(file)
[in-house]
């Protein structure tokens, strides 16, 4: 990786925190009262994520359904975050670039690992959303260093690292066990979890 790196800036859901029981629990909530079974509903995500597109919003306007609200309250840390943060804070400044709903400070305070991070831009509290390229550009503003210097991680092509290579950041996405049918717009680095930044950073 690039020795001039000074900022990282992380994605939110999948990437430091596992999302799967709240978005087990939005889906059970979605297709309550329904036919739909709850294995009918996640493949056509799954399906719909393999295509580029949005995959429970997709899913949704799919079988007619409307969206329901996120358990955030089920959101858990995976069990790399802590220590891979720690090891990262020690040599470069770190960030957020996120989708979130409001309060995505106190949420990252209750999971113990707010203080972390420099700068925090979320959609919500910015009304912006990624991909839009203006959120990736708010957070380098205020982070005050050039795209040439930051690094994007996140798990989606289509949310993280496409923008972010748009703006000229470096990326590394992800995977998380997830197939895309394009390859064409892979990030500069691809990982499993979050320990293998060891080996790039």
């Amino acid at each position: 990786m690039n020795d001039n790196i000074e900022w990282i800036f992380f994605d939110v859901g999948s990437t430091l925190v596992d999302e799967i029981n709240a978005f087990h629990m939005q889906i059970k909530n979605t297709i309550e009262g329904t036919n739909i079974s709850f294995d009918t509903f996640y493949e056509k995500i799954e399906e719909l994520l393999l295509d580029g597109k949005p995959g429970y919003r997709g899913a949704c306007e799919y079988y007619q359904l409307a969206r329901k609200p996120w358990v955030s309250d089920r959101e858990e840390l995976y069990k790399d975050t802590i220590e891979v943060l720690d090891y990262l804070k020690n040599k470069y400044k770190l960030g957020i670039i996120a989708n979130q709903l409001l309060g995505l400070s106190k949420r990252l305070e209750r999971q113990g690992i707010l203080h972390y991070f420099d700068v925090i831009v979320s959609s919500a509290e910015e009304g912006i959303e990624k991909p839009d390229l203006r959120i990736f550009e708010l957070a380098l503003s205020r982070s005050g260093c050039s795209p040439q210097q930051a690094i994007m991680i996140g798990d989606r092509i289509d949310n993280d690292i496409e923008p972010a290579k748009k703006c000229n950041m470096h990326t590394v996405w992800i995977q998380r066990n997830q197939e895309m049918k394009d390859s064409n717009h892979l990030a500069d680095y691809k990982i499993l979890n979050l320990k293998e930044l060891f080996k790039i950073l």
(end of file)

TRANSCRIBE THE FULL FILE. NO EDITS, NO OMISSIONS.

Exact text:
[in-house]
């Protein structure tokens, strides 16, 4: 990786925190009262994520359904975050670039690992959303260093690292066990979890 790196800036859901029981629990909530079974509903995500597109919003306007609200309250840390943060804070400044709903400070305070991070831009509290390229550009503003210097991680092509290579950041996405049918717009680095930044950073 690039020795001039000074900022990282992380994605939110999948990437430091596992999302799967709240978005087990939005889906059970979605297709309550329904036919739909709850294995009918996640493949056509799954399906719909393999295509580029949005995959429970997709899913949704799919079988007619409307969206329901996120358990955030089920959101858990995976069990790399802590220590891979720690090891990262020690040599470069770190960030957020996120989708979130409001309060995505106190949420990252209750999971113990707010203080972390420099700068925090979320959609919500910015009304912006990624991909839009203006959120990736708010957070380098205020982070005050050039795209040439930051690094994007996140798990989606289509949310993280496409923008972010748009703006000229470096990326590394992800995977998380997830197939895309394009390859064409892979990030500069691809990982499993979050320990293998060891080996790039």
């Amino acid at each position: 990786m690039n020795d001039n790196i000074e900022w990282i800036f992380f994605d939110v859901g999948s990437t430091l925190v596992d999302e799967i029981n709240a978005f087990h629990m939005q889906i059970k909530n979605t297709i309550e009262g329904t036919n739909i079974s709850f294995d009918t509903f996640y493949e056509k995500i799954e399906e719909l994520l393999l295509d580029g597109k949005p995959g429970y919003r997709g899913a949704c306007e799919y079988y007619q359904l409307a969206r329901k609200p996120w358990v955030s309250d089920r959101e858990e840390l995976y069990k790399d975050t802590i220590e891979v943060l720690d090891y990262l804070k020690n040599k470069y400044k770190l960030g957020i670039i996120a989708n979130q709903l409001l309060g995505l400070s106190k949420r990252l305070e209750r999971q113990g690992i707010l203080h972390y991070f420099d700068v925090i831009v979320s959609s919500a509290e910015e009304g912006i959303e990624k991909p839009d390229l203006r959120i990736f550009e708010l957070a380098l503003s205020r982070s005050g260093c050039s795209p040439q210097q930051a690094i994007m991680i996140g798990d989606r092509i289509d949310n993280d690292i496409e923008p972010a290579k748009k703006c000229n950041m470096h990326t590394v996405w992800i995977q998380r066990n997830q197939e895309m049918k394009d390859s064409n717009h892979l990030a500069d680095y691809k990982i499993l979890n979050l320990k293998e930044l060891f080996k790039i950073l």